- The Washington Times - Thursday, April 24, 2003

When Health and Human Services Secretary Tommy G. Thompson toured an Afghanistan women's hospital in October, he was struck by the severe poverty of the facility and its connection to the nation's high maternal and infant mortality rates.
Mr. Thompson pledged to Afghan leaders that the United States would help it rebuild its public health infrastructure.
On Monday, Mr. Thompson returned to Kabul to check up on the $2 million remodeling effort at the Rabia Balkhi Women's Hospital, which last year delivered some 13,000 babies.
In October, "there was no running water to wash up before operating," the secretary told reporters yesterday at HHS offices. Now there's water, equipment, supplies and even a daycare center on the second floor, he said.
Even more important, four doctors from America, including two ex-patriate Afghans, are providing critically needed medical training to nearly 100 Afghan medical personnel.
Afghan custom doesn't allow male doctors to care for pregnant and laboring women and under the Taliban regime few women were allowed to be educated, Mr. Thompson said.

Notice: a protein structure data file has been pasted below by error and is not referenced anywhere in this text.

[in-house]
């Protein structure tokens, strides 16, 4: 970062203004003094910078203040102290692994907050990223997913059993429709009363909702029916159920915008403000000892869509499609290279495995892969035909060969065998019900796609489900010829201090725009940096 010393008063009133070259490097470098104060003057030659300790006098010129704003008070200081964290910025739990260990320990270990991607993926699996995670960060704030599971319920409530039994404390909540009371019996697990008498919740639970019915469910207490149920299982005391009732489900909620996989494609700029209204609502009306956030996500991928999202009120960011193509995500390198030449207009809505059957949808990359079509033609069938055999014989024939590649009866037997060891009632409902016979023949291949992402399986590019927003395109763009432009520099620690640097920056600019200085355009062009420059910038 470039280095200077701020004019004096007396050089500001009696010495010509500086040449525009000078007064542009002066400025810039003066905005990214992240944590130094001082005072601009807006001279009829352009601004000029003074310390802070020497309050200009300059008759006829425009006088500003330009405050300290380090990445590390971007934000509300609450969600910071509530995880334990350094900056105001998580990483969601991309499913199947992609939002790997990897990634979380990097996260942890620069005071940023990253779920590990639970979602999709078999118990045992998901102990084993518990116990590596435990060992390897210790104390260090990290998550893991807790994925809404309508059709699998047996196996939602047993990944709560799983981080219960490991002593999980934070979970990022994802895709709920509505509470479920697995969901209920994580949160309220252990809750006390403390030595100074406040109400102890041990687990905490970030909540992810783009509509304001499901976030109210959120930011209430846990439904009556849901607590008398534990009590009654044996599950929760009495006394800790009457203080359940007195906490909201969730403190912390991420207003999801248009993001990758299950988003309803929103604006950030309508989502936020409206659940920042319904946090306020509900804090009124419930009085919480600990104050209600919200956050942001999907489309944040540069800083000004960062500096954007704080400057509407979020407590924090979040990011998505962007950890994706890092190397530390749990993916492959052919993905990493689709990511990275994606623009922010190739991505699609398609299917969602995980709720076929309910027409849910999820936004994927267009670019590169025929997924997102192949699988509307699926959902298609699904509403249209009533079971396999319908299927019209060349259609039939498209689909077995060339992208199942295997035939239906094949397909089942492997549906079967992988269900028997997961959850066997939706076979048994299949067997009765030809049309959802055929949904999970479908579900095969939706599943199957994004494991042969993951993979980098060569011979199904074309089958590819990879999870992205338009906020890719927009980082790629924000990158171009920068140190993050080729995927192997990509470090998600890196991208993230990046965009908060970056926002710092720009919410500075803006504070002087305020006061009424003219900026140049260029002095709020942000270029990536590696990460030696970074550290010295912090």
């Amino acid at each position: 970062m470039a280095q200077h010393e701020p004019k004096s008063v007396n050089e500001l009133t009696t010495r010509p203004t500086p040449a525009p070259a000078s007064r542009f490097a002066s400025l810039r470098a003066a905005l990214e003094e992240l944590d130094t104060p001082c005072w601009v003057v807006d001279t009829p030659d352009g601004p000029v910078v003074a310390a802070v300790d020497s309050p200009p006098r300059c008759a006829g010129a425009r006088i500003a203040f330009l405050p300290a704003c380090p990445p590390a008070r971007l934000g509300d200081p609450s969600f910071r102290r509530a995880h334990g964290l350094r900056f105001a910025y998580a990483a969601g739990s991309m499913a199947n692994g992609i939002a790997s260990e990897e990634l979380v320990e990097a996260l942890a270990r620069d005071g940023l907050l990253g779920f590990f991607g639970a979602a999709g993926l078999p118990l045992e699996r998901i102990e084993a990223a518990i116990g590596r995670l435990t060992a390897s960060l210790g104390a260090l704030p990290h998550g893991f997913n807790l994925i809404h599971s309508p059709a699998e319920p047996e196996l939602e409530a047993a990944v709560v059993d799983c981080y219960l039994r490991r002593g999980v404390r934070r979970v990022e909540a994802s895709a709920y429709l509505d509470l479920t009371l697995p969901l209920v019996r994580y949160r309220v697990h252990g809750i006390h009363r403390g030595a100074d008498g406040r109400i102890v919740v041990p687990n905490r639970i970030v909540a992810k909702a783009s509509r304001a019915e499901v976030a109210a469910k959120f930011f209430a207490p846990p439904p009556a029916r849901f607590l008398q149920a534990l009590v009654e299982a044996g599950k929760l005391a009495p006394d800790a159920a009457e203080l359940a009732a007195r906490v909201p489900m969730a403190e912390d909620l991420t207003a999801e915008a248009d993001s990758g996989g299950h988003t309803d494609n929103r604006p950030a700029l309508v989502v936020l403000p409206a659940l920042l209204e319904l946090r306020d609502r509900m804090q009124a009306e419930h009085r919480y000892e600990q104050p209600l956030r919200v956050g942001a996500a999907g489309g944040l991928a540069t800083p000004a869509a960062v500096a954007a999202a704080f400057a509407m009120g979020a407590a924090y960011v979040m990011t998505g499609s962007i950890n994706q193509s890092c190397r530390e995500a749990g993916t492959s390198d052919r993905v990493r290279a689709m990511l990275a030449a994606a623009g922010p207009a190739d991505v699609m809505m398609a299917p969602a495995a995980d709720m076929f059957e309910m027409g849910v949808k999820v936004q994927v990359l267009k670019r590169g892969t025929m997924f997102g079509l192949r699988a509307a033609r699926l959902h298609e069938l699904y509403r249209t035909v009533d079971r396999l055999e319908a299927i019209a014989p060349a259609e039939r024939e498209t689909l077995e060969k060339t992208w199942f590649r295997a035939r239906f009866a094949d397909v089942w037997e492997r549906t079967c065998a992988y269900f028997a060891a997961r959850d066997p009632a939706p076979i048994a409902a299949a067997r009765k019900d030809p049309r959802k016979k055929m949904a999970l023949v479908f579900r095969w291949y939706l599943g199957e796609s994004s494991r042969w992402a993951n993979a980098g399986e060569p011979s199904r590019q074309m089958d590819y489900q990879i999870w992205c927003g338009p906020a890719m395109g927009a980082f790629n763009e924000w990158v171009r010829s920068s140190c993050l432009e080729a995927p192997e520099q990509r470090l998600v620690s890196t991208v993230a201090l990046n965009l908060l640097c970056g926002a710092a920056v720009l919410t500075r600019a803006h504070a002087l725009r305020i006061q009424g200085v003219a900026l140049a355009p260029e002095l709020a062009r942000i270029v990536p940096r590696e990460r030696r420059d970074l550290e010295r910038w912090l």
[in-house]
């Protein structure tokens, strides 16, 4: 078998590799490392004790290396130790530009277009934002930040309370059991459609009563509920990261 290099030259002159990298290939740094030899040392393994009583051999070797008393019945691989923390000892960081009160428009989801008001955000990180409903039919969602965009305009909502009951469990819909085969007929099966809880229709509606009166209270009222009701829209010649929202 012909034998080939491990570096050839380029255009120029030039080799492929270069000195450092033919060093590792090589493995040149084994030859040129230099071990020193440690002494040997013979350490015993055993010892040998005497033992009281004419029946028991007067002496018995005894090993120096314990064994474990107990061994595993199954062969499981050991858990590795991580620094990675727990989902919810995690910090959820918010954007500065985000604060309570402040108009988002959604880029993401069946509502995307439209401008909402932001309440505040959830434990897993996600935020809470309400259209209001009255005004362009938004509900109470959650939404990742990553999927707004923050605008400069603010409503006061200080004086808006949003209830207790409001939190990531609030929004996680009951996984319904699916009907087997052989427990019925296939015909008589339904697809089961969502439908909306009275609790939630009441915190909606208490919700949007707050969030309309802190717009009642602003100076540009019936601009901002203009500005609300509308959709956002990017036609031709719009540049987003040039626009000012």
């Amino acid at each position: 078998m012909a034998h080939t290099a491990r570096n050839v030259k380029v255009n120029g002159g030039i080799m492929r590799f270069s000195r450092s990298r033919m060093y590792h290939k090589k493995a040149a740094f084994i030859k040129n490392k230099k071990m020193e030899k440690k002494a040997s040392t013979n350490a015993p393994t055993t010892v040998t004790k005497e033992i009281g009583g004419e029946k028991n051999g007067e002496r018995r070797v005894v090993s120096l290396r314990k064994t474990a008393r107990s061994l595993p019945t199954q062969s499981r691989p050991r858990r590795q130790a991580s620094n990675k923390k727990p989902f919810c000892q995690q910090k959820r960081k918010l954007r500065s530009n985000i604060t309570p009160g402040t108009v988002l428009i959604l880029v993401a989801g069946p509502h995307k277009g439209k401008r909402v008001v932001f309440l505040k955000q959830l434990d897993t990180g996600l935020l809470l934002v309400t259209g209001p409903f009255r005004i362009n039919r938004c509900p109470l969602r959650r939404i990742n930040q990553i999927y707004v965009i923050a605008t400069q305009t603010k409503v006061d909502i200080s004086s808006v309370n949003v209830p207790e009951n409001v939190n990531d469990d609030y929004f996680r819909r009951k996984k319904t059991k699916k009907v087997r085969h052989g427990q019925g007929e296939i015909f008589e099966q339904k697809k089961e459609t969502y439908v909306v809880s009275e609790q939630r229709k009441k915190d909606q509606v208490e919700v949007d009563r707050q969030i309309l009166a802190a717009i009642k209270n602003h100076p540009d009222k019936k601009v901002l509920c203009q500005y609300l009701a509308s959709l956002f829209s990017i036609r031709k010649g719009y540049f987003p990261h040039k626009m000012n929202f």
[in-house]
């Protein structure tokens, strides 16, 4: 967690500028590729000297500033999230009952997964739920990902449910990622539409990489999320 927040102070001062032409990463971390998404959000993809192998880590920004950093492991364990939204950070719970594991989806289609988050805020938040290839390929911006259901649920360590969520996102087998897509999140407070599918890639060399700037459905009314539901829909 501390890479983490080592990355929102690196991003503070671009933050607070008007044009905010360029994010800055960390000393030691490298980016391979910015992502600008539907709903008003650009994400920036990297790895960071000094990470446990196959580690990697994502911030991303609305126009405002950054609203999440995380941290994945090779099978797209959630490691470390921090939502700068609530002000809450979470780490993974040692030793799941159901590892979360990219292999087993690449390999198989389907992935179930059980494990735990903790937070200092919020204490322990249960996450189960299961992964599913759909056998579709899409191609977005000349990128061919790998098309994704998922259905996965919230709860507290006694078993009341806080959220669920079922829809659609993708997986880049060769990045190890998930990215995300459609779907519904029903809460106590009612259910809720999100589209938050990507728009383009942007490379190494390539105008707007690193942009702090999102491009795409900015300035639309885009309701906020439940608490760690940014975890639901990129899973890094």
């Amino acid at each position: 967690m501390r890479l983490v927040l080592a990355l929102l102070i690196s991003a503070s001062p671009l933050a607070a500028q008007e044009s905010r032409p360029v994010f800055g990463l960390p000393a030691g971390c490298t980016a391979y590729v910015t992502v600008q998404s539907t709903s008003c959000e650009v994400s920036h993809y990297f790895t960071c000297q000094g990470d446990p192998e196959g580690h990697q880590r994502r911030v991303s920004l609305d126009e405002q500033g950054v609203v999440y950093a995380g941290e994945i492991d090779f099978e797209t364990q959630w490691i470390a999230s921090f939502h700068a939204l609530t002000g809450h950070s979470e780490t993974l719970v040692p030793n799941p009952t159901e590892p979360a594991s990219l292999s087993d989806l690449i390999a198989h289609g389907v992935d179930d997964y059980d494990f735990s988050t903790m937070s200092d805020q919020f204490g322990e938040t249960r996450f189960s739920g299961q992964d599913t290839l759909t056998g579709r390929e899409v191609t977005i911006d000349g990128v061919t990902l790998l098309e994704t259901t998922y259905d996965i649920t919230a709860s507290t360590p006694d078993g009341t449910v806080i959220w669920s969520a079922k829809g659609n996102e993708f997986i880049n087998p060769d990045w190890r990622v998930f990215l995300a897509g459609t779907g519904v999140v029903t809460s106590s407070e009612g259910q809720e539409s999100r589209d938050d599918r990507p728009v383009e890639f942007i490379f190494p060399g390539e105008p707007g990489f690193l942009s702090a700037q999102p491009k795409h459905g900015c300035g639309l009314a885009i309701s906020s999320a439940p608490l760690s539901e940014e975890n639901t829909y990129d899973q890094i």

This lack of skilled doctors for women contributed to Afghan's high 16 percent of mothers dying in childbirth and 25 percent of children dying before age 5.
Training will make all the difference, he said, adding that while the Afghan people "really want to make it on their own," right now "they need everything and anything."
Funding for the first stage of the Rabia Balkhi remodeling included $500,000 from the Department of Defense, $1 million from HHS and about $500,000 from private sources, said Mr. Thompson.
The Bush administration has asked for $5 million more in its 2004 budget $3 million to finish work on the hospital, including making it a national teaching facility, and $2 million to equip and staff satellite clinics in Herat, Kandahar, Jalalabad and Mazar-e-Sharif.
Efforts are also under way to bypass language barriers with interactive health books in which text appears in Pashto and Dari, Afghanistan's major languages. Afghan officials, including acting Afghan Prime Minister Hamid Karzai and Minister of Health Suhaila Seddiqi were "fascinated" by this and other technology introduced by U.S. officials, Mr. Thompson said yesterday.

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